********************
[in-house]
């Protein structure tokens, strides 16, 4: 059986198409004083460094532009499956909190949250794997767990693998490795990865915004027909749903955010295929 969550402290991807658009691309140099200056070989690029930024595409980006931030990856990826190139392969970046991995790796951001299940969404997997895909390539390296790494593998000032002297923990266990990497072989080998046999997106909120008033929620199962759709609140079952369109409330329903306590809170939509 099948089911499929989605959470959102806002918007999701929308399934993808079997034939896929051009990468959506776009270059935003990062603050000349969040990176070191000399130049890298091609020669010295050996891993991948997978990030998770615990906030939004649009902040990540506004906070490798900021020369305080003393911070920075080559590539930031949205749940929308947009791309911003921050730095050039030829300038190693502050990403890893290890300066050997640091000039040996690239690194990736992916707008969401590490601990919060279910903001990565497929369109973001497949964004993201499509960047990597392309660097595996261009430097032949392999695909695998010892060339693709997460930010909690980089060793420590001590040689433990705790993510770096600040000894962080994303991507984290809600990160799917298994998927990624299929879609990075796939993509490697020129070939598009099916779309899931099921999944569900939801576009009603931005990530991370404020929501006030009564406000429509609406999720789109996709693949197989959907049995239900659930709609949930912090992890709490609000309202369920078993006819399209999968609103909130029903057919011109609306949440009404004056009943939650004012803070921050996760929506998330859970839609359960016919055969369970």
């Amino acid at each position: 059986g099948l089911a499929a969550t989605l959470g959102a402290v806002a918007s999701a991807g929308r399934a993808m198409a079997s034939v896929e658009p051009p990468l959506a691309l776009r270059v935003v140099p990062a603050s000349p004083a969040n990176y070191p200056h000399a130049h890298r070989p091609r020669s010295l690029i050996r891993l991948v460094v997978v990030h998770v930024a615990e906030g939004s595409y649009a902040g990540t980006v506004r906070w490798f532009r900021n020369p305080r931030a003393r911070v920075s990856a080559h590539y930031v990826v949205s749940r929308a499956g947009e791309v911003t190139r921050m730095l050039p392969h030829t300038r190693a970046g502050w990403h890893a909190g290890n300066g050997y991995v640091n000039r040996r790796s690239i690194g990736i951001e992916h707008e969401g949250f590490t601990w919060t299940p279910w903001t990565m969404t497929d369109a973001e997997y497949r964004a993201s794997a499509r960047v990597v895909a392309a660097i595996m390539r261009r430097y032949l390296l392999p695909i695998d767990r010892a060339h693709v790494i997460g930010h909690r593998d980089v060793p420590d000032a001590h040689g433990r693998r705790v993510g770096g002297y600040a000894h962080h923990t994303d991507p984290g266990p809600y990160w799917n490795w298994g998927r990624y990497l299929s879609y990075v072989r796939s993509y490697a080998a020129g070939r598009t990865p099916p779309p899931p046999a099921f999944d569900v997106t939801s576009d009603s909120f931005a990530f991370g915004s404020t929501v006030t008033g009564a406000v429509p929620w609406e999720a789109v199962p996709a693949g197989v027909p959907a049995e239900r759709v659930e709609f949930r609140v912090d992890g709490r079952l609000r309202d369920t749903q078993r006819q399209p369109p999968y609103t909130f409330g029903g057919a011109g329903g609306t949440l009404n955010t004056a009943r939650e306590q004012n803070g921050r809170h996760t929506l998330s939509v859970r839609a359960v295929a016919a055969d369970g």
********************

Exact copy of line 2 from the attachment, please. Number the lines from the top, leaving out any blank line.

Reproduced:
């Protein structure tokens, strides 16, 4: 059986198409004083460094532009499956909190949250794997767990693998490795990865915004027909749903955010295929 969550402290991807658009691309140099200056070989690029930024595409980006931030990856990826190139392969970046991995790796951001299940969404997997895909390539390296790494593998000032002297923990266990990497072989080998046999997106909120008033929620199962759709609140079952369109409330329903306590809170939509 099948089911499929989605959470959102806002918007999701929308399934993808079997034939896929051009990468959506776009270059935003990062603050000349969040990176070191000399130049890298091609020669010295050996891993991948997978990030998770615990906030939004649009902040990540506004906070490798900021020369305080003393911070920075080559590539930031949205749940929308947009791309911003921050730095050039030829300038190693502050990403890893290890300066050997640091000039040996690239690194990736992916707008969401590490601990919060279910903001990565497929369109973001497949964004993201499509960047990597392309660097595996261009430097032949392999695909695998010892060339693709997460930010909690980089060793420590001590040689433990705790993510770096600040000894962080994303991507984290809600990160799917298994998927990624299929879609990075796939993509490697020129070939598009099916779309899931099921999944569900939801576009009603931005990530991370404020929501006030009564406000429509609406999720789109996709693949197989959907049995239900659930709609949930912090992890709490609000309202369920078993006819399209999968609103909130029903057919011109609306949440009404004056009943939650004012803070921050996760929506998330859970839609359960016919055969369970």